It’s great to spot a familiar face — and now researchers have ‘cracked the code’ that our brains use to tell one apart from another.
Our memories of the faces of people we know focus on key facial features let us recognise them when we meet.
Volunteers were asked to rank how closely randomly-created digital faces matched with their memory of the face of a colleague.
This process was repeated over and over, revealing key identifying facial features of the colleague being remembered.
Computer software analysed the data on these instances of key features to recreate the faces in question.
The findings could be used to reconstruct faces described by witnesses to a crime more accurately, as well to make improvements in gaming and artificial intelligence.
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It’s great to spot a familiar face — and now researchers have ‘cracked the code’ that our brains use to tell one mug apart from another by getting volunteers to compare their memories of the faces of their colleagues with similar, randomly generated models
Researchers from the University of Glasgow showed pictures of four of their colleagues’ faces to fourteen other university members.
They then set about trying to determine which specific facial features that the participants used to identify their colleagues’ faces from memory.
Volunteers repeatedly compared their recollection of one of the four real people’s faces with six randomly generated faces of the same age, ethnicity and gender.
Participants then picked the randomly generated face that was most like their memory of the real person’s face and ranked how similar they were.
Researchers were then able to work backwards to determine which physical features are relied on to remember a given face.
‘It’s difficult to understand what information people store in their memory when they recognise familiar faces,’ said paper author and psychologist Philippe Schyns.
‘But we have developed a tool which has essentially given us a method to do just that.
‘By reverse engineering the information that characterises someone’s identity, and then mathematically representing it, we were then able to render it graphically.’
This let experts build up a picture of which features were key in our recollection of different faces — which they used to create a mathematical face-producing model (stock image)
Researchers then used a database of 355 digitally-captured faces, each of which was characterised by its shape and texture, to create a generative model of 3D face identity.
The team then used this to model to test the validity of their results, asking a new set of participants to rate the similarity between their recollections of a familiar face with random faces generated by the model.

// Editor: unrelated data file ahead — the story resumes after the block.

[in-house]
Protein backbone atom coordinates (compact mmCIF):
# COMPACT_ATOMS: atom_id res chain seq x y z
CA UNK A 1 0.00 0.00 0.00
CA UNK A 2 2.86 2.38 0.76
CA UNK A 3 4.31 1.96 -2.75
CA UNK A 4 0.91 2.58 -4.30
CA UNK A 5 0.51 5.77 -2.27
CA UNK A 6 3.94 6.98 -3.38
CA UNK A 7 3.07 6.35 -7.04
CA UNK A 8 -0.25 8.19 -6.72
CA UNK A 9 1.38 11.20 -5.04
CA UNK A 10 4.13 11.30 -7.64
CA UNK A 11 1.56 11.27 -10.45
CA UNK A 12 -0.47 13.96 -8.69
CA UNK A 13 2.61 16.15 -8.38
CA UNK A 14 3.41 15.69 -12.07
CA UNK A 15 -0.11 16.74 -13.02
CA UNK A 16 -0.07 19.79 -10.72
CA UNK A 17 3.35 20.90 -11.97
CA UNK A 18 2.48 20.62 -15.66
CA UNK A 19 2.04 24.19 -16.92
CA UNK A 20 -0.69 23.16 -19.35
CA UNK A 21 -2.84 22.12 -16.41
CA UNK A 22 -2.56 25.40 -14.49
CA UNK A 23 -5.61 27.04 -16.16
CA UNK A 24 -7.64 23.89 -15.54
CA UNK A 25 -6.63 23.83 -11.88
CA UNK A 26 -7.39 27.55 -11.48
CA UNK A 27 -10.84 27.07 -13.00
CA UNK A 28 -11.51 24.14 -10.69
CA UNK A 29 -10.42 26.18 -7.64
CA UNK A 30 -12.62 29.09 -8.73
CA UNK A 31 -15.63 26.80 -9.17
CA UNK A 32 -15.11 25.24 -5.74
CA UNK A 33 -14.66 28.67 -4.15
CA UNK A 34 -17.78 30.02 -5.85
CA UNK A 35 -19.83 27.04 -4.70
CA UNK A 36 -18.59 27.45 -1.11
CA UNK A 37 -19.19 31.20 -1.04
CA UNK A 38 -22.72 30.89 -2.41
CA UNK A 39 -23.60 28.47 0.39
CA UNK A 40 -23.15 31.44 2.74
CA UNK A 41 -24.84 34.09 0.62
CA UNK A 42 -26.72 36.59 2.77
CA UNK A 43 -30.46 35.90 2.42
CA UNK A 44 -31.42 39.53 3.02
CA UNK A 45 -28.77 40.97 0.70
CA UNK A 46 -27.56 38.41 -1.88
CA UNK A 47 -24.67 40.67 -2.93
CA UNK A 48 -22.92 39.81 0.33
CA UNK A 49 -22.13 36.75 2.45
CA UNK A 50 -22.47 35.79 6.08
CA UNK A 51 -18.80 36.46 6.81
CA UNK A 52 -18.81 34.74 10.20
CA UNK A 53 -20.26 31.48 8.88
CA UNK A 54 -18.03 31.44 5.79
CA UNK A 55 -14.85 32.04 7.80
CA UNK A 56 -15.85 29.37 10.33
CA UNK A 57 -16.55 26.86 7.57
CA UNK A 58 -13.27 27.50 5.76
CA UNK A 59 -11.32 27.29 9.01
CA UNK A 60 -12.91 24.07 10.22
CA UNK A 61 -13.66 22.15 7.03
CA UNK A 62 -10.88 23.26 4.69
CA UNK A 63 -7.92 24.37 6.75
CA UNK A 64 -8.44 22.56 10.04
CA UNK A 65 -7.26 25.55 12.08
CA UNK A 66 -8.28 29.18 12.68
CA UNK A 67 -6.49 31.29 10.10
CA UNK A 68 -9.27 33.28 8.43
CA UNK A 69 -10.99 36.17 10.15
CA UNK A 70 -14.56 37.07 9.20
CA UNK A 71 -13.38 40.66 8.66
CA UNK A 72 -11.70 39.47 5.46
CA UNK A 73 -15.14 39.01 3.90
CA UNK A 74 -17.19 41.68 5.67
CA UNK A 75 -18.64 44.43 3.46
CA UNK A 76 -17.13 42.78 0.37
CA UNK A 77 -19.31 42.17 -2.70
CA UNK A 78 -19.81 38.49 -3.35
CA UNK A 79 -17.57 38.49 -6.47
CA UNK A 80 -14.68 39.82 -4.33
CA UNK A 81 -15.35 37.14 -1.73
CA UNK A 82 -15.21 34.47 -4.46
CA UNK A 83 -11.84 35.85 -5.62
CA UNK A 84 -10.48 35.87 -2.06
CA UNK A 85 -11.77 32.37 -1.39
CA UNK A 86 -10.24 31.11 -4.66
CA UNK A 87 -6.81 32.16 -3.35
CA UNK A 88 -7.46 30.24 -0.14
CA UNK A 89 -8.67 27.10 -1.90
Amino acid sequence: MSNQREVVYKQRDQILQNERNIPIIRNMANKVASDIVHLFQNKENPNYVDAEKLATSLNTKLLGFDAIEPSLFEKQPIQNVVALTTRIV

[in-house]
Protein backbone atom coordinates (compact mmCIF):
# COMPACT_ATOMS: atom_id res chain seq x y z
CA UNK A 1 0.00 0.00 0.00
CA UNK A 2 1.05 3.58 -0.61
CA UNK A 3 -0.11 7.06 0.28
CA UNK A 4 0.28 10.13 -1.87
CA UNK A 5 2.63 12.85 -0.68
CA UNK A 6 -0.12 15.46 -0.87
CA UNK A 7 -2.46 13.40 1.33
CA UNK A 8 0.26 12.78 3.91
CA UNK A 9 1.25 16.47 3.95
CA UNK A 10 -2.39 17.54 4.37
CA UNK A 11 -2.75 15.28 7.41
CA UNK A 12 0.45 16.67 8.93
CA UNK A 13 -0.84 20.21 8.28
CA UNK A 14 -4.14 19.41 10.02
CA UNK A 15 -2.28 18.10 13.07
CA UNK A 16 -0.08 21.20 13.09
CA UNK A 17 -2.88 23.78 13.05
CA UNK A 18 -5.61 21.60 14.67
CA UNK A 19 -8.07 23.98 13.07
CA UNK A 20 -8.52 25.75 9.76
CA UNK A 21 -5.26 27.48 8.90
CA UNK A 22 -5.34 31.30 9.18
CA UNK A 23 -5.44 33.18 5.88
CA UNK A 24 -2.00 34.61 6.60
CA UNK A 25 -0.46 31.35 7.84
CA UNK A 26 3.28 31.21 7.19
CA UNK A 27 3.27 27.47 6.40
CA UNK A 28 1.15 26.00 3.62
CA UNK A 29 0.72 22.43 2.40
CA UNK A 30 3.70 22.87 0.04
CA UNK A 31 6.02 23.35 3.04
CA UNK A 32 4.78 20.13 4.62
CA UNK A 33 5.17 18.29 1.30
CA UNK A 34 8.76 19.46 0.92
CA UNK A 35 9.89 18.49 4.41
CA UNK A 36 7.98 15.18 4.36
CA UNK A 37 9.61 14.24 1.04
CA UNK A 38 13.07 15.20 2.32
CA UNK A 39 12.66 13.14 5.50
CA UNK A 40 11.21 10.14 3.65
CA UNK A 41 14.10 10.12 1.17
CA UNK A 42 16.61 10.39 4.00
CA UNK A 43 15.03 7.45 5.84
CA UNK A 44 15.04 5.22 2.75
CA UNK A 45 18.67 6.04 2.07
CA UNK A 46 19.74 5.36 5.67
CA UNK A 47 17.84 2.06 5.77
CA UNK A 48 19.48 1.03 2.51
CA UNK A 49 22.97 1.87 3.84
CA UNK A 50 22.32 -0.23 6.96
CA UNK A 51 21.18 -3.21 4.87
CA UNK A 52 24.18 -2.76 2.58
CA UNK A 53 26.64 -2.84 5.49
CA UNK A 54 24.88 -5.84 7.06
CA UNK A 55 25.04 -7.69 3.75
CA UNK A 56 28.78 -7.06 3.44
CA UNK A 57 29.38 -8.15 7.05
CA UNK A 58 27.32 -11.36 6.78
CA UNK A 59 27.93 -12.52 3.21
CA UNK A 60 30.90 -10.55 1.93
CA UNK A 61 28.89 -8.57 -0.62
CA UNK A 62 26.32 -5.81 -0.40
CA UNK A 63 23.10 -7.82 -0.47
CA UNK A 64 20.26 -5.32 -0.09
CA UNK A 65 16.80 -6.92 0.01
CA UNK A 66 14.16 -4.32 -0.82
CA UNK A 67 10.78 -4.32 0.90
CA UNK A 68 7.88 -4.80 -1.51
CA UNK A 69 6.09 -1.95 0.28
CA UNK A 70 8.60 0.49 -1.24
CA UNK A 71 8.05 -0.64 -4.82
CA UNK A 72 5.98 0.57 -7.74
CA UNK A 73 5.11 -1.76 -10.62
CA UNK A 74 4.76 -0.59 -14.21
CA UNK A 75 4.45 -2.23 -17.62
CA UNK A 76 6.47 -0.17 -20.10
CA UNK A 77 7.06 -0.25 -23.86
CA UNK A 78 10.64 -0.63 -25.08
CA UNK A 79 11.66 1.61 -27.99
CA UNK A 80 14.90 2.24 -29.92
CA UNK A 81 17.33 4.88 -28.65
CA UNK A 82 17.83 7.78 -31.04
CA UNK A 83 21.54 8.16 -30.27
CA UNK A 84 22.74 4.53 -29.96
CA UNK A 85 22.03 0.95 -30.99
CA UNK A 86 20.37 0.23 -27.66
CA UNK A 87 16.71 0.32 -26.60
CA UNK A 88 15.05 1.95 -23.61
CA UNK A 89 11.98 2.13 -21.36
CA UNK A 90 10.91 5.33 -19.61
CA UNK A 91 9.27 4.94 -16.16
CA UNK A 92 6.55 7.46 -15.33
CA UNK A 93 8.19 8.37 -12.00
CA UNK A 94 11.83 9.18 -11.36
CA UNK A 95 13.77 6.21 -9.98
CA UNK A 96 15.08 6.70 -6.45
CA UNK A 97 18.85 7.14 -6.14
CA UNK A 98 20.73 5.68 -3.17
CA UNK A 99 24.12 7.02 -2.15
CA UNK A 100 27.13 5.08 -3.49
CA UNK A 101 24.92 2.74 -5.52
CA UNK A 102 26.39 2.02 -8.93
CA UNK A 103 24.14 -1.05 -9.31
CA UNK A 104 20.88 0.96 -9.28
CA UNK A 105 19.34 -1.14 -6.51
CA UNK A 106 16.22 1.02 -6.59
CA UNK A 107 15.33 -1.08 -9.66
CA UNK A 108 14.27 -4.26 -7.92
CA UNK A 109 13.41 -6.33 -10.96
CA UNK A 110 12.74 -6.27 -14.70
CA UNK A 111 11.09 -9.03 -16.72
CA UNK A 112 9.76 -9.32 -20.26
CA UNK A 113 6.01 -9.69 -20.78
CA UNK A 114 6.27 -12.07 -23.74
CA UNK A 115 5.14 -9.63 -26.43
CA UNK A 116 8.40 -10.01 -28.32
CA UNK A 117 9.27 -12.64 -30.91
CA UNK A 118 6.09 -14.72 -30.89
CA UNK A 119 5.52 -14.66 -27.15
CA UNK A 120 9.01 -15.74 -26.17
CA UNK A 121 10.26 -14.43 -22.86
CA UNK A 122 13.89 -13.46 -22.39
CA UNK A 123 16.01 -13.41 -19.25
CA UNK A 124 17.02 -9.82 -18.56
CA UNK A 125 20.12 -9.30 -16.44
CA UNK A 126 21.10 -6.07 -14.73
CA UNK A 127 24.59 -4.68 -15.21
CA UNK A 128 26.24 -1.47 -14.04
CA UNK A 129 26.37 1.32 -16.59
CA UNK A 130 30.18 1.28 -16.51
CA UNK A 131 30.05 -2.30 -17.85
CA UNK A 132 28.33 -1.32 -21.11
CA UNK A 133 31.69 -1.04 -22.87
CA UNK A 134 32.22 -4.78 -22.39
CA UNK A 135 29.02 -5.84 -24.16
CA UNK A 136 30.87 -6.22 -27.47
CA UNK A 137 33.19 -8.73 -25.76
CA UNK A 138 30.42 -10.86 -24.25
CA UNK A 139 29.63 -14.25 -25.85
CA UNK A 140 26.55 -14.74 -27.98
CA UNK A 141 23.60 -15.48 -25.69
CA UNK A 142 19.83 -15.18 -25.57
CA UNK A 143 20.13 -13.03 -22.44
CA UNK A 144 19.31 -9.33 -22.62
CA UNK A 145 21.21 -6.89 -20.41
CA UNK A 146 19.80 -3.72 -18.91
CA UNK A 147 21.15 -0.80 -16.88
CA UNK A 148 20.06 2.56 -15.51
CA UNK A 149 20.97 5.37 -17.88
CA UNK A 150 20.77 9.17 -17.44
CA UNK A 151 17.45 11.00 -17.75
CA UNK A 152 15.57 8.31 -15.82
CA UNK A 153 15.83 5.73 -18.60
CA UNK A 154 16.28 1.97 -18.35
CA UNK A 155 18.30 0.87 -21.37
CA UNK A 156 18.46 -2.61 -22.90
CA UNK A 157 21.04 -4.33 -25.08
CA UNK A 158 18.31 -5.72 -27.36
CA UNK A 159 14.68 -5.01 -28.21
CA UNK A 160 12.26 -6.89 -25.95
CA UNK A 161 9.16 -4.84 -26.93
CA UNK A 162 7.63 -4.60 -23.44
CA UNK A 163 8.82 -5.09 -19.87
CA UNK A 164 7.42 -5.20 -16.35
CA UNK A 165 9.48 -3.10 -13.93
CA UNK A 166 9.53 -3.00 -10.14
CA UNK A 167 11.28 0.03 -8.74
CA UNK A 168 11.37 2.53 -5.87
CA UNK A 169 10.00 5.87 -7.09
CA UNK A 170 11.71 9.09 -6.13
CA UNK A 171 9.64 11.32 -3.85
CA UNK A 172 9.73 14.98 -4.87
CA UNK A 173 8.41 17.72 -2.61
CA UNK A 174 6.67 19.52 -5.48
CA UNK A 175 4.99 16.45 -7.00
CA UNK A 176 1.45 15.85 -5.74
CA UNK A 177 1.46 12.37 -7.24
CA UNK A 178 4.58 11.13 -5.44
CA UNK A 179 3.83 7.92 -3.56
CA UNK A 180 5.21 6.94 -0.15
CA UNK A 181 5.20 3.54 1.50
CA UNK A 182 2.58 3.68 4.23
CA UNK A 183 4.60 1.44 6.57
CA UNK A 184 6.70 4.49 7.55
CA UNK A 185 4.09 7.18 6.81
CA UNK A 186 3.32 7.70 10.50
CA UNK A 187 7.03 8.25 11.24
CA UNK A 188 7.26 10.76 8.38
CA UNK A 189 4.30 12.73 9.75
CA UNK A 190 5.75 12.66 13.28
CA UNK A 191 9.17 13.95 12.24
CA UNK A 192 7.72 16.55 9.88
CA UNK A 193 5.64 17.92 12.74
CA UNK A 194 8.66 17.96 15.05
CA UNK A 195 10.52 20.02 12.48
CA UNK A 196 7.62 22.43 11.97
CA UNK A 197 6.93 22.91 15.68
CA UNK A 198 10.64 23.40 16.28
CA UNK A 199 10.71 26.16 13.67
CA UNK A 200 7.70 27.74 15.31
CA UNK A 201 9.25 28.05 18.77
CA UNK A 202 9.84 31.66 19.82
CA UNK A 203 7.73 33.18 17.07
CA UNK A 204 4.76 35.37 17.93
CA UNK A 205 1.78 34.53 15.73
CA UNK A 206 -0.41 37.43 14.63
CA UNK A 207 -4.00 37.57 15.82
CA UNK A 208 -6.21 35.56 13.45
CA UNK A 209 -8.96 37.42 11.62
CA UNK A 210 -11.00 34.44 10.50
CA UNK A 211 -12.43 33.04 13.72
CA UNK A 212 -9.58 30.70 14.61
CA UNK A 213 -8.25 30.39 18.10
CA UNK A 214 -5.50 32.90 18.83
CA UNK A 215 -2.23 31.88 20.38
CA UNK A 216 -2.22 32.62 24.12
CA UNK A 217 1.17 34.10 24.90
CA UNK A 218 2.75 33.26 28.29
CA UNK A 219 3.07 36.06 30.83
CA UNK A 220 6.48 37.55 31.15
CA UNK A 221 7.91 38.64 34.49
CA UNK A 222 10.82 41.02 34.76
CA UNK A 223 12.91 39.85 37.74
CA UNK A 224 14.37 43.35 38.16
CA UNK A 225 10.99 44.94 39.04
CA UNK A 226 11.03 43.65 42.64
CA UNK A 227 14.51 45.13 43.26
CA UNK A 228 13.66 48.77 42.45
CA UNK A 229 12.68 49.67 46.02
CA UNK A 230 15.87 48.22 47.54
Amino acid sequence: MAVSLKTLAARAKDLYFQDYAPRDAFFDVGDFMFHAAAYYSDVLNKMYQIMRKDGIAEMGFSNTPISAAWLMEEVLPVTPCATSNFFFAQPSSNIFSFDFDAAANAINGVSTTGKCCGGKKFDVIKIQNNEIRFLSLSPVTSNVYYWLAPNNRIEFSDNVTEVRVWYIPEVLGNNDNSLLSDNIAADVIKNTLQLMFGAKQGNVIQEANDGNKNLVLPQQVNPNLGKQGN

By keeping the same shape and texture information relating to age, ethnicity and sex as the real faces, the researchers could isolate each face’s unique identity information.
This information was then used to produce entirely new faces. This stage of the process could be used to generate hyper-realistic faces for computer game characters, for example.
The full findings of the study were published in the journal
HOW DOES FACIAL RECOGNITION TECHNOLOGY WORK?
Facial recognition software works by matching real time images to a previous photograph of a person.
Each face has approximately 80 unique nodal points across the eyes, nose, cheeky and mouth which distinguish one person from another.
A digital video camera measures the distance between various points on the human face, such as the width of the nose, depth of the eye sockets, distance between the eyes and shape of the jawline.
A different smart surveillance system (pictured) can scan 2 billion faces within seconds has been revealed in China. The system connects to millions of CCTV cameras and uses artificial intelligence to pick out targets. The military is working on applying a similar version of this with AI to track people across the country
This produces a unique numerical code that can then be linked with a matching code gleaned from a previous photograph.
A facial recognition system used by officials in China connects to millions of CCTV cameras and uses artificial intelligence to pick out targets.
Experts believe that facial recognition technology will soon overtake fingerprint technology as the most effective way to identify people.